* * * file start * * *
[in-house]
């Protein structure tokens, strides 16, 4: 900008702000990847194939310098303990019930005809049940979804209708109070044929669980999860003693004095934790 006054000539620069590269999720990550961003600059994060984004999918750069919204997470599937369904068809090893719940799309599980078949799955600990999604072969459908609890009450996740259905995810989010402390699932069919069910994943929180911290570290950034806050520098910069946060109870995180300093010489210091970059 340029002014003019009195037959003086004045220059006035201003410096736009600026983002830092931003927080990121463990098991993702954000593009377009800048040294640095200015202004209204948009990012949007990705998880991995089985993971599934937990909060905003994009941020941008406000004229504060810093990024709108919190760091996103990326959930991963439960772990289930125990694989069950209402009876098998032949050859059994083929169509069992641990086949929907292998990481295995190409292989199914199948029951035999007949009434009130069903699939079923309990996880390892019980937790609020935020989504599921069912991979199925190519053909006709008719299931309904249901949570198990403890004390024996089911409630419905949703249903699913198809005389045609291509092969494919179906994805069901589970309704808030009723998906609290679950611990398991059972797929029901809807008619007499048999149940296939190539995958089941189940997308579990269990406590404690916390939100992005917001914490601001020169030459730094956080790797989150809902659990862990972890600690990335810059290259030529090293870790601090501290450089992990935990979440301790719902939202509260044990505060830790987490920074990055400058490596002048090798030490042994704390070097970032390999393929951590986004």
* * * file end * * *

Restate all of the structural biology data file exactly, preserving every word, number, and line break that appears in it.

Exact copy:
[in-house]
């Protein structure tokens, strides 16, 4: 900008702000990847194939310098303990019930005809049940979804209708109070044929669980999860003693004095934790 006054000539620069590269999720990550961003600059994060984004999918750069919204997470599937369904068809090893719940799309599980078949799955600990999604072969459908609890009450996740259905995810989010402390699932069919069910994943929180911290570290950034806050520098910069946060109870995180300093010489210091970059 340029002014003019009195037959003086004045220059006035201003410096736009600026983002830092931003927080990121463990098991993702954000593009377009800048040294640095200015202004209204948009990012949007990705998880991995089985993971599934937990909060905003994009941020941008406000004229504060810093990024709108919190760091996103990326959930991963439960772990289930125990694989069950209402009876098998032949050859059994083929169509069992641990086949929907292998990481295995190409292989199914199948029951035999007949009434009130069903699939079923309990996880390892019980937790609020935020989504599921069912991979199925190519053909006709008719299931309904249901949570198990403890004390024996089911409630419905949703249903699913198809005389045609291509092969494919179906994805069901589970309704808030009723998906609290679950611990398991059972797929029901809807008619007499048999149940296939190539995958089941189940997308579990269990406590404690916390939100992005917001914490601001020169030459730094956080790797989150809902659990862990972890600690990335810059290259030529090293870790601090501290450089992990935990979440301790719902939202509260044990505060830790987490920074990055400058490596002048090798030490042994704390070097970032390999393929951590986004």